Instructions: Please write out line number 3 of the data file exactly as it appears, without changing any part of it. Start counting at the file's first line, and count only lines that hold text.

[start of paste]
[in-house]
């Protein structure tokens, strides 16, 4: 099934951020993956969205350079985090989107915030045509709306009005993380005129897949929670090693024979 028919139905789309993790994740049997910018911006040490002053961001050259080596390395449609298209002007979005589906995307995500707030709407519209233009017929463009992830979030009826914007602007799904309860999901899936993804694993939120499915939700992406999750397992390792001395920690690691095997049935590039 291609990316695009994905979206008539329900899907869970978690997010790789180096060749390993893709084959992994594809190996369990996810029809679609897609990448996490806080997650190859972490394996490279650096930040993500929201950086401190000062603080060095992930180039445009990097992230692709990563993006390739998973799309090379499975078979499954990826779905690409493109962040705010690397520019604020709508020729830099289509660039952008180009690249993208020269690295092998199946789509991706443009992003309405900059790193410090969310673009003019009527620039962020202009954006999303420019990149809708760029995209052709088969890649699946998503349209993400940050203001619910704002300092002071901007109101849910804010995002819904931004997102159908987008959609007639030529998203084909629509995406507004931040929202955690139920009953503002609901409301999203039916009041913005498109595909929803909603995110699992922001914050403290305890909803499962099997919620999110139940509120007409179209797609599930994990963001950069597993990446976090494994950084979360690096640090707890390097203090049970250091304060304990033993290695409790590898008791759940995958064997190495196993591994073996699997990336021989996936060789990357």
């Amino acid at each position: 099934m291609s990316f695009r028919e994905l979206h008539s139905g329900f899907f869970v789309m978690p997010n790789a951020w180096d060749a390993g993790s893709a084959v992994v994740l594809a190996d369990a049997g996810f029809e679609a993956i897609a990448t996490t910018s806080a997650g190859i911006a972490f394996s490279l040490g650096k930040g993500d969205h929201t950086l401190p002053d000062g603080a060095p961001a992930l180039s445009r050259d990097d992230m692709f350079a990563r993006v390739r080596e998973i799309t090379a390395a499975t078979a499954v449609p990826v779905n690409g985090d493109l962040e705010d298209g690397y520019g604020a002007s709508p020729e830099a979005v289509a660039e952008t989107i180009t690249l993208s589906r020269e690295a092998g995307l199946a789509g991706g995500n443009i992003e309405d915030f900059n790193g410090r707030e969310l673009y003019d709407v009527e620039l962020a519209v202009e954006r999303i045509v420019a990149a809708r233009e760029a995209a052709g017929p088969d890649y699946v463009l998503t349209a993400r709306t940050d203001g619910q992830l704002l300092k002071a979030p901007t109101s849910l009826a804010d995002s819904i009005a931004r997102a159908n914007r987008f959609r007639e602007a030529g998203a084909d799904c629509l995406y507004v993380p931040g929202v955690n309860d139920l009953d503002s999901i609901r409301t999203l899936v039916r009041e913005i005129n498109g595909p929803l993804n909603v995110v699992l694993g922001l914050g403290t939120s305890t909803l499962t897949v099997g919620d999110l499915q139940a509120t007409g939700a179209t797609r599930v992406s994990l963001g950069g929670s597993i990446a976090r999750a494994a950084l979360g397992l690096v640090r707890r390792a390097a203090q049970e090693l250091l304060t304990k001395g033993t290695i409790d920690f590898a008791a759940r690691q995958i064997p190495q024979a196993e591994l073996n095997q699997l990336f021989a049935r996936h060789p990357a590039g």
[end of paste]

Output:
């Amino acid at each position: 099934m291609s990316f695009r028919e994905l979206h008539s139905g329900f899907f869970v789309m978690p997010n790789a951020w180096d060749a390993g993790s893709a084959v992994v994740l594809a190996d369990a049997g996810f029809e679609a993956i897609a990448t996490t910018s806080a997650g190859i911006a972490f394996s490279l040490g650096k930040g993500d969205h929201t950086l401190p002053d000062g603080a060095p961001a992930l180039s445009r050259d990097d992230m692709f350079a990563r993006v390739r080596e998973i799309t090379a390395a499975t078979a499954v449609p990826v779905n690409g985090d493109l962040e705010d298209g690397y520019g604020a002007s709508p020729e830099a979005v289509a660039e952008t989107i180009t690249l993208s589906r020269e690295a092998g995307l199946a789509g991706g995500n443009i992003e309405d915030f900059n790193g410090r707030e969310l673009y003019d709407v009527e620039l962020a519209v202009e954006r999303i045509v420019a990149a809708r233009e760029a995209a052709g017929p088969d890649y699946v463009l998503t349209a993400r709306t940050d203001g619910q992830l704002l300092k002071a979030p901007t109101s849910l009826a804010d995002s819904i009005a931004r997102a159908n914007r987008f959609r007639e602007a030529g998203a084909d799904c629509l995406y507004v993380p931040g929202v955690n309860d139920l009953d503002s999901i609901r409301t999203l899936v039916r009041e913005i005129n498109g595909p929803l993804n909603v995110v699992l694993g922001l914050g403290t939120s305890t909803l499962t897949v099997g919620d999110l499915q139940a509120t007409g939700a179209t797609r599930v992406s994990l963001g950069g929670s597993i990446a976090r999750a494994a950084l979360g397992l690096v640090r707890r390792a390097a203090q049970e090693l250091l304060t304990k001395g033993t290695i409790d920690f590898a008791a759940r690691q995958i064997p190495q024979a196993e591994l073996n095997q699997l990336f021989a049935r996936h060789p990357a590039g």